Alcohol interventions in a trauma center as a means of reducing the risk of injury recurrence

Larry M. Gentilello, Frederick P. Rivara, Dennis M. Donovan, Gregory Jurkovich, Elizabeth Daranciang, Christopher W. Dunn, Andres Villaveces, Michael Copass, Richard R. Ries

Research output: Contribution to journalArticle

603 Citations (Scopus)

Abstract

Objective: Alcoholism is the leading risk factor for injury. The authors hypothesized that providing brief alcohol interventions as a routine component of trauma care would significantly reduce alcohol consumption and would decrease the rate of trauma recidivism. Methods: This study was a randomized, prospective controlled trial in a level 1 trauma center. Patients were screened using a blood alcohol concentration, gamma glutamyl transpeptidase level, and short Michigan Alcoholism Screening Test (SMAST). Those with positive results were randomized to a brief intervention or control group. Reinjury was detected by a computerized search of emergency department and statewide hospital discharge records, and 6- and 12-month interviews were conducted to assess alcohol use. Results: A total of 2524 patients were screened; 1153 screened positive (46%). Three hundred sixty-six were randomized to the intervention group, and 396 to controls. At 12 months, the intervention group decreased alcohol consumption by 21.8 ± 3.7 drinks per week; in the control group, the decrease was 6.7 ± 5.8 (p = 0.03). The reduction was most apparent in patients with mild to moderate alcohol problems (SMAST score 3 to 8); they had 21.6 ± 4.2 fewer drinks per week, compared to an increase of 2.3 ± 8.3 drinks per week in controls (p < 0.01). There was a 47% reduction in injuries requiring either emergency department or trauma center admission (hazard ratio 0.53, 95% confidence interval 0.26 to 1.07, p = 0.07) and a 48% reduction in injuries requiring hospital admission (3 years follow-up). Conclusion: Alcohol interventions are associated with a reduction in alcohol intake and a reduced risk of trauma recidivism. Given the prevalence of alcohol problems in trauma centers, screening, intervention and counseling for alcohol problems should be routine.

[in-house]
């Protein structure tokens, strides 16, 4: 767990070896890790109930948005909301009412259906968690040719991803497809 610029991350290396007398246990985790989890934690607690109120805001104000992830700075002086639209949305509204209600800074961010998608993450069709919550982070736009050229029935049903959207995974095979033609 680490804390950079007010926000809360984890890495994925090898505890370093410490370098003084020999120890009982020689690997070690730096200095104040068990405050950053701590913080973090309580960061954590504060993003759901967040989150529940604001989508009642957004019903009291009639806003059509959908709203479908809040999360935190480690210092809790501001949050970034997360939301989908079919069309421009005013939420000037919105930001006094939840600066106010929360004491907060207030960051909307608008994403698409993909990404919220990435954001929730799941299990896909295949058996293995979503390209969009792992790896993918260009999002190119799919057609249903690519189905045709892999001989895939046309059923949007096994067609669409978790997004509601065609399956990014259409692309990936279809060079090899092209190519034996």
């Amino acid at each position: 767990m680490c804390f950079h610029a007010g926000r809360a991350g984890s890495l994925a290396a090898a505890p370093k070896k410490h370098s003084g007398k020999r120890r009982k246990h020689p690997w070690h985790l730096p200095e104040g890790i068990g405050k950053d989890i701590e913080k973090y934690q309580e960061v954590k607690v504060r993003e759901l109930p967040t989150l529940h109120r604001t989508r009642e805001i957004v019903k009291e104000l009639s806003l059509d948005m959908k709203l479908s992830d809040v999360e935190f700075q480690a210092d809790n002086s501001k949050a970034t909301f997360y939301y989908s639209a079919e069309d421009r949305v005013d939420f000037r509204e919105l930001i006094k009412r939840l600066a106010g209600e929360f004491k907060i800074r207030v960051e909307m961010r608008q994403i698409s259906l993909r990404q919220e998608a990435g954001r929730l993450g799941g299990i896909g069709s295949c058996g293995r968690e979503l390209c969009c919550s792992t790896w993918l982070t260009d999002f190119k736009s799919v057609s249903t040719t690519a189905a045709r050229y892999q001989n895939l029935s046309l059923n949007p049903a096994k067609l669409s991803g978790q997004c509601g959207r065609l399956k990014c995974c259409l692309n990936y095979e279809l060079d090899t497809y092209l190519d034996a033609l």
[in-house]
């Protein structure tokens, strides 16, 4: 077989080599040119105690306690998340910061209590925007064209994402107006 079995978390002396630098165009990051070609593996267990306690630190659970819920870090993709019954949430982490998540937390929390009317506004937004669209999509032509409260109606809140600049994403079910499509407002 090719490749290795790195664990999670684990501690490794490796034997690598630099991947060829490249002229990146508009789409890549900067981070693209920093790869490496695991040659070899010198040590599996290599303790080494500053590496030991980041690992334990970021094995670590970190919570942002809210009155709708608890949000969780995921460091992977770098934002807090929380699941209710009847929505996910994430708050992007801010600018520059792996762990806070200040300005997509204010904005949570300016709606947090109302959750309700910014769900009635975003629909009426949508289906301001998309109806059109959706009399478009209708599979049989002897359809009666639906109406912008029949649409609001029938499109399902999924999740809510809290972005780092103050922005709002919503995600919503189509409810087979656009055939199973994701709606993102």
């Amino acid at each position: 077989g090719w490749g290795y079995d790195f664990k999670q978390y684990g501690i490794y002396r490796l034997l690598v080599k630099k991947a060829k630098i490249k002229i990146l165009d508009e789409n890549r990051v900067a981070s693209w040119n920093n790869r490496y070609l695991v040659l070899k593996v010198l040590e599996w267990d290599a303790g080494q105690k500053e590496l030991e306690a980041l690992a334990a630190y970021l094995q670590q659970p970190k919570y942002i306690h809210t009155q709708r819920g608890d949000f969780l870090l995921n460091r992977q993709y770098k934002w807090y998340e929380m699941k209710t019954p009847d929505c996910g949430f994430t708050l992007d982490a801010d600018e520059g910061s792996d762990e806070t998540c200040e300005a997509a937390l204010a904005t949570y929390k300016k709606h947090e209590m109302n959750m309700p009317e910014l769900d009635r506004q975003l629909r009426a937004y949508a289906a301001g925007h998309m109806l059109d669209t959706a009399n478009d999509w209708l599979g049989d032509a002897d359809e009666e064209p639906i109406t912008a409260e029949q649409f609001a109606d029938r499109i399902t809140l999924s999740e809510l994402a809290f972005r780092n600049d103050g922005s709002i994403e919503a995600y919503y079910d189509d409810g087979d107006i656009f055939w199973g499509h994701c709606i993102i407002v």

Original languageEnglish (US)
Pages (from-to)473-483
Number of pages11
JournalAnnals of Surgery
Volume230
Issue number4
DOIs
StatePublished - Oct 1 1999
Externally publishedYes

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Trauma Centers
Alcohols
Recurrence
Wounds and Injuries
Alcoholism
Alcohol Drinking
Hospital Emergency Service
Control Groups
gamma-Glutamyltransferase
Hospital Records
Counseling
Randomized Controlled Trials
Confidence Intervals
Interviews

ASJC Scopus subject areas

  • Surgery

Cite this

Gentilello, L. M., Rivara, F. P., Donovan, D. M., Jurkovich, G., Daranciang, E., Dunn, C. W., ... Ries, R. R. (1999). Alcohol interventions in a trauma center as a means of reducing the risk of injury recurrence. Annals of Surgery, 230(4), 473-483. https://doi.org/10.1097/00000658-199910000-00003